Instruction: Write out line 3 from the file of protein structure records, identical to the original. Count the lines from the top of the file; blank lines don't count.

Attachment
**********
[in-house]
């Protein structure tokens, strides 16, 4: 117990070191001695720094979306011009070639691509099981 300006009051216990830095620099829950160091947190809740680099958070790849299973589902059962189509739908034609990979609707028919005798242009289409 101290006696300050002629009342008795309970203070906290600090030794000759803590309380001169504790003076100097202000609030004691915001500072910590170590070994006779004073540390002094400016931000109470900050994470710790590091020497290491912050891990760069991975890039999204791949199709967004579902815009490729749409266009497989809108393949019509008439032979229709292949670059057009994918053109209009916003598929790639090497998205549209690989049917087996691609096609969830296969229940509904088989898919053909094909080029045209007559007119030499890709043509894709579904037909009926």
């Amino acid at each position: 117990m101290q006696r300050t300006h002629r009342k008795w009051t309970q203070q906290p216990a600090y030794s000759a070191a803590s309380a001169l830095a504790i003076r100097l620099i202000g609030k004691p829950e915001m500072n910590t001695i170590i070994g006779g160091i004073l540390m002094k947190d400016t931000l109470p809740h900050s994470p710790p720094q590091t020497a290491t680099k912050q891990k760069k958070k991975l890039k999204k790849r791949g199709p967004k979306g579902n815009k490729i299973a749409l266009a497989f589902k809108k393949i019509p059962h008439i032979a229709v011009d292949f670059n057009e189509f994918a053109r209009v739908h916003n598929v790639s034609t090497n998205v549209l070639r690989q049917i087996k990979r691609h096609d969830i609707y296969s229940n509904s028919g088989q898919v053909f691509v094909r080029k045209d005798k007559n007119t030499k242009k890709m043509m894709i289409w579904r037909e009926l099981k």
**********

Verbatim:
């Amino acid at each position: 117990m101290q006696r300050t300006h002629r009342k008795w009051t309970q203070q906290p216990a600090y030794s000759a070191a803590s309380a001169l830095a504790i003076r100097l620099i202000g609030k004691p829950e915001m500072n910590t001695i170590i070994g006779g160091i004073l540390m002094k947190d400016t931000l109470p809740h900050s994470p710790p720094q590091t020497a290491t680099k912050q891990k760069k958070k991975l890039k999204k790849r791949g199709p967004k979306g579902n815009k490729i299973a749409l266009a497989f589902k809108k393949i019509p059962h008439i032979a229709v011009d292949f670059n057009e189509f994918a053109r209009v739908h916003n598929v790639s034609t090497n998205v549209l070639r690989q049917i087996k990979r691609h096609d969830i609707y296969s229940n509904s028919g088989q898919v053909f691509v094909r080029k045209d005798k007559n007119t030499k242009k890709m043509m894709i289409w579904r037909e009926l099981k």